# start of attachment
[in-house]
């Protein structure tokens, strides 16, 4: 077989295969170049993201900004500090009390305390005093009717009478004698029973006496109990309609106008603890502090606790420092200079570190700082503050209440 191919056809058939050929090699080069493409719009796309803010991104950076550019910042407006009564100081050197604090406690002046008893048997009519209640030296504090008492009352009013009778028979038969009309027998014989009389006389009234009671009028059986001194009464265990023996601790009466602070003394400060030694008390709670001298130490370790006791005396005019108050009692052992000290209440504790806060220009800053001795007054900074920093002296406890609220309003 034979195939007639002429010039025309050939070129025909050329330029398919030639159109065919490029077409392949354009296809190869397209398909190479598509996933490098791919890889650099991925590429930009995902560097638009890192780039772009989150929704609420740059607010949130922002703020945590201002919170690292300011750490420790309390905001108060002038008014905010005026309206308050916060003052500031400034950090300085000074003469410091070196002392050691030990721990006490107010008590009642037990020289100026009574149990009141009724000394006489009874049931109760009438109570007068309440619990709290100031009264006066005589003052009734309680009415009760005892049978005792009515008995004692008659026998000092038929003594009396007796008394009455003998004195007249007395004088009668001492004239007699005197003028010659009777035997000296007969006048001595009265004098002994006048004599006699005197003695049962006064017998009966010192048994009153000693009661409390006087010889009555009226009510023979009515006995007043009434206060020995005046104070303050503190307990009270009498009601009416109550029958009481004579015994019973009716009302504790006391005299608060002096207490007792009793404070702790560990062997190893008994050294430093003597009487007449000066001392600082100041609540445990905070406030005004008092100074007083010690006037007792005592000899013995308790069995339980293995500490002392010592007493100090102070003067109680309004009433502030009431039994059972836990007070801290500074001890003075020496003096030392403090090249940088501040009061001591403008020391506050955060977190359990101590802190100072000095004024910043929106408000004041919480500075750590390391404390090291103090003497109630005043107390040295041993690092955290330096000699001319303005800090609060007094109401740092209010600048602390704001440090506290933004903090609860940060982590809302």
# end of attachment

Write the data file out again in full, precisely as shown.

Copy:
[in-house]
């Protein structure tokens, strides 16, 4: 077989295969170049993201900004500090009390305390005093009717009478004698029973006496109990309609106008603890502090606790420092200079570190700082503050209440 191919056809058939050929090699080069493409719009796309803010991104950076550019910042407006009564100081050197604090406690002046008893048997009519209640030296504090008492009352009013009778028979038969009309027998014989009389006389009234009671009028059986001194009464265990023996601790009466602070003394400060030694008390709670001298130490370790006791005396005019108050009692052992000290209440504790806060220009800053001795007054900074920093002296406890609220309003 034979195939007639002429010039025309050939070129025909050329330029398919030639159109065919490029077409392949354009296809190869397209398909190479598509996933490098791919890889650099991925590429930009995902560097638009890192780039772009989150929704609420740059607010949130922002703020945590201002919170690292300011750490420790309390905001108060002038008014905010005026309206308050916060003052500031400034950090300085000074003469410091070196002392050691030990721990006490107010008590009642037990020289100026009574149990009141009724000394006489009874049931109760009438109570007068309440619990709290100031009264006066005589003052009734309680009415009760005892049978005792009515008995004692008659026998000092038929003594009396007796008394009455003998004195007249007395004088009668001492004239007699005197003028010659009777035997000296007969006048001595009265004098002994006048004599006699005197003695049962006064017998009966010192048994009153000693009661409390006087010889009555009226009510023979009515006995007043009434206060020995005046104070303050503190307990009270009498009601009416109550029958009481004579015994019973009716009302504790006391005299608060002096207490007792009793404070702790560990062997190893008994050294430093003597009487007449000066001392600082100041609540445990905070406030005004008092100074007083010690006037007792005592000899013995308790069995339980293995500490002392010592007493100090102070003067109680309004009433502030009431039994059972836990007070801290500074001890003075020496003096030392403090090249940088501040009061001591403008020391506050955060977190359990101590802190100072000095004024910043929106408000004041919480500075750590390391404390090291103090003497109630005043107390040295041993690092955290330096000699001319303005800090609060007094109401740092209010600048602390704001440090506290933004903090609860940060982590809302």